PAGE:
• runtime configuration through environmental variables
  • bundling of erts,etc.
  • connect a remote shell

So just pick a directory and a user, just make sure it isn’t root. The release package will take care of the rest.

Docs:
https://hexdocs.pm/phoenix/releases.html
https://hexdocs.pm/mix/1.9.0/Mix.Tasks.Release.html

Generally speaking, most people use a reverse proxy to forward the traffic to phoenix on port 4000. The only ports available to the public should be 80 and 443. Search for nginx reverse proxy or haproxy reverse proxy guides. An alternative is to expose phoenix directly on port 443 itself and use a library like SiteEncrypt — site_encrypt v0.4.2 to manage the ssl certificate from LetsEncrypt.

You can just run the release via a supervisor in the foreground. I’m pretty old-school and have the logs piped out to stdout via runit / daemontools, but you can use systemd as well.

Hope that helps.

1 Like

Welcome to the forum! :wave:

For this portion I would recommend GitHub - hauleth/erlang-systemd: systemd utilities for Erlang applications

Thanks for the response. Basically, I’m set up on Dreamhost’s Cloud Compute service. It’s not actually a VPS, but I have my server configured that way to separate each of my websites/users, as I have about 20 websites hosted on one server, so that if one gets hacked, I can contain the damage to just one user.

I did some research on reverse proxy (been a few years since I worked with Node), but I remembered that I have a setup like below on Apache. This was thrown together and eventually worked for my Node.js chat app:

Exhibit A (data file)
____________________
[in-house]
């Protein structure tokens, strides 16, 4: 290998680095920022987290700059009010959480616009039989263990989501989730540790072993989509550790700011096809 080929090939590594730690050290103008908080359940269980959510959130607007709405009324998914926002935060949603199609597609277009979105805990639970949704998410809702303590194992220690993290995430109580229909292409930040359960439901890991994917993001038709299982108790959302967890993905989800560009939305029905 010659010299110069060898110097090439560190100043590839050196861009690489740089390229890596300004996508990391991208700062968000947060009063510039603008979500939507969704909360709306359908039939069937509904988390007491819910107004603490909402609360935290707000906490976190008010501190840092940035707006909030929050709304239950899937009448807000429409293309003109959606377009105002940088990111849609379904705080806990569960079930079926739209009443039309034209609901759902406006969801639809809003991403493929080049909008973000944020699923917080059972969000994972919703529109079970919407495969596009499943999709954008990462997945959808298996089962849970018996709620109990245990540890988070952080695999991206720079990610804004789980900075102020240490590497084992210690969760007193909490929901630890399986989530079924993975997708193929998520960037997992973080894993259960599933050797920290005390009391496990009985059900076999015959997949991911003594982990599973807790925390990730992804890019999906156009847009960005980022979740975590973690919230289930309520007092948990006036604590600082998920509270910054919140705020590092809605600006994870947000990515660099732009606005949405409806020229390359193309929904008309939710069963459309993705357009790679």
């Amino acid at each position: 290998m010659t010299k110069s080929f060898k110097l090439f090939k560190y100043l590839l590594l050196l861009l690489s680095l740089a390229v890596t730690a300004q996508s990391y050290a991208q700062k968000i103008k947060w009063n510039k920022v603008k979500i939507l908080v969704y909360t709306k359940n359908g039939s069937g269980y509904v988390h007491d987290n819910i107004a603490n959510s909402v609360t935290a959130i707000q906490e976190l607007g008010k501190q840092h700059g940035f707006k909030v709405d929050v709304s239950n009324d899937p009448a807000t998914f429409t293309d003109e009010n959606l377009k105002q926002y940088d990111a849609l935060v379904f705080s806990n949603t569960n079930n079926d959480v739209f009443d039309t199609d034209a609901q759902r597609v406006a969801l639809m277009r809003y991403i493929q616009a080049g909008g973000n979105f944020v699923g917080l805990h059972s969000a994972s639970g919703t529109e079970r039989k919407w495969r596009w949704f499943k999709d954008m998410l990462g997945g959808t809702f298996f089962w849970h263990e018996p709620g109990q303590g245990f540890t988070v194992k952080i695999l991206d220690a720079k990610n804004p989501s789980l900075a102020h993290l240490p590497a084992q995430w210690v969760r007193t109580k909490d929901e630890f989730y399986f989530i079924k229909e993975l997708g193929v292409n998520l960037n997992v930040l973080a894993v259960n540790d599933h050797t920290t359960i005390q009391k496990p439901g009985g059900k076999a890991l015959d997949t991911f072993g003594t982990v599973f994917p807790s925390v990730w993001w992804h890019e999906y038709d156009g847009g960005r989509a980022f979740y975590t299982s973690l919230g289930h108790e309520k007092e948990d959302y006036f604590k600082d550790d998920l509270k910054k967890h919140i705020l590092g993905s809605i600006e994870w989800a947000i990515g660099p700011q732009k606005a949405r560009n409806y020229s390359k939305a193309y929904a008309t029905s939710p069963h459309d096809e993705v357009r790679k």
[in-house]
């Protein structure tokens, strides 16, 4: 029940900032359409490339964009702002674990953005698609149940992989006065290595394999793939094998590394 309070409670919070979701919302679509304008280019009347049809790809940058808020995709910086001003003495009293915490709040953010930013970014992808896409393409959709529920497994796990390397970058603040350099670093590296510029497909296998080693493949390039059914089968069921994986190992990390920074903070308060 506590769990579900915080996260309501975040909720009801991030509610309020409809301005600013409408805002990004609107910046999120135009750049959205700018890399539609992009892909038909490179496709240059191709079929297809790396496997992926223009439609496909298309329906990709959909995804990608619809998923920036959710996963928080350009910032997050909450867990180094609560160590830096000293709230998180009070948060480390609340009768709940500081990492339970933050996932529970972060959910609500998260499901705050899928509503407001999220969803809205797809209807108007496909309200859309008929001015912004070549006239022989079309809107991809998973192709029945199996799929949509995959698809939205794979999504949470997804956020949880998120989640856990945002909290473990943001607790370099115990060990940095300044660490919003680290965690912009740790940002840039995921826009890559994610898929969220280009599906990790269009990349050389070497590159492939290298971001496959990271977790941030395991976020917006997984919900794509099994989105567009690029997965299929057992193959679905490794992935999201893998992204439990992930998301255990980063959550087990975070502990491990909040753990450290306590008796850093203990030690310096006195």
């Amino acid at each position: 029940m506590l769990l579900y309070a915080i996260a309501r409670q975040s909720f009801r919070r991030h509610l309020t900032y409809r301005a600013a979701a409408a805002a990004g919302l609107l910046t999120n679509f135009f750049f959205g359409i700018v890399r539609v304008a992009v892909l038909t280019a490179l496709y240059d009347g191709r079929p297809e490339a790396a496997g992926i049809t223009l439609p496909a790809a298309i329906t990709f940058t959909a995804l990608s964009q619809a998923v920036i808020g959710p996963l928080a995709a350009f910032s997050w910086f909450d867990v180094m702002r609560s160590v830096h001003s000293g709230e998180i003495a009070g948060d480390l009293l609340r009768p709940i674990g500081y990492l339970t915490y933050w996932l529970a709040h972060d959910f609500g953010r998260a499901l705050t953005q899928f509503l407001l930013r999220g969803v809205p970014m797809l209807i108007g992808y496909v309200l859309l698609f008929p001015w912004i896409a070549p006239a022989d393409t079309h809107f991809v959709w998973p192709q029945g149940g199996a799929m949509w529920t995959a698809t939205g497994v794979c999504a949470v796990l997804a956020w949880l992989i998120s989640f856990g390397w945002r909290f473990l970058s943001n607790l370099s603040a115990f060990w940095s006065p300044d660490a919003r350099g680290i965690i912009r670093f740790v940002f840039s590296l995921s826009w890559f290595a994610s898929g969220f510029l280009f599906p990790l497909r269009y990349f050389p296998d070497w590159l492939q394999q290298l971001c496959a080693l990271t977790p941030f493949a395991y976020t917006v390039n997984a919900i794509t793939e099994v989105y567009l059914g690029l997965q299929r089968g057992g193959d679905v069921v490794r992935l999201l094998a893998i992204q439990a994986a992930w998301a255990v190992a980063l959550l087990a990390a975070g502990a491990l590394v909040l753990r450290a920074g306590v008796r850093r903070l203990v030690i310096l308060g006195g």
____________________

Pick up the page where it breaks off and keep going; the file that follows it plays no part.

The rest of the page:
<VirtualHost *:443>
  ServerName www.example.com
  ServerAlias example.com
  DocumentRoot /home/example/example.com

  #// socket.io 1.0+ starts all connections with an HTTP polling request
  RewriteCond %{QUERY_STRING} transport=polling       [NC]
  RewriteRule /(.*)           http://127.0.0.1:3000/$1 [P]

  #// When socket.io wants to initiate a WebSocket connection, it sends an
  #// "upgrade: websocket" request that should be transferred to ws://
  RewriteCond %{HTTP:Upgrade} websocket               [NC]
  RewriteRule /(.*)           ws://127.0.0.1:3000/$1  [P]

  ProxyRequests Off  # can't remember why this is set to "Off"
  ProxyPass /chatnode http://127.0.0.1:3000
  ProxyPassReverse /chatnode http://127.0.0.1:3000

</VirtualHost>

I remember this part being a real pain working with Node and I didn’t understand it too well, so I’m hoping it will be easier with Phoenix.

How would you set up this block of code to run Node and Phoenix at the same time? I’d like to have our Node-based chat continue to run for our users while I experiment and develop the new Phoenix app at the same time.

UPDATE:

I’ve been working for a few hours now, I added the following to my apache VirtualHost tag:

  ProxyRequests Off
  ProxyPass /ex http://127.0.0.1:4000
  ProxyPassReverse /ex http://127.0.0.1:4000

However, I’m having problems getting the default “Welcome to Phoenix!” page on example.com/ex/

I edited /config/config.exs with:

config :chatter, ChatterWeb.Endpoint,
  url: [host: "localhost", path: "/ex"],

I edited: /lib/endpoint.ex with:

plug Plug.Static,
    at: "/ex",
    from: :chatter,

The welcome page shows up on example.com/ex, but none of the css, images or any other files load up. If I click a link in the source code, for example: <link rel="stylesheet" href="/ex/css/app.css"/>, I’ll get an error like: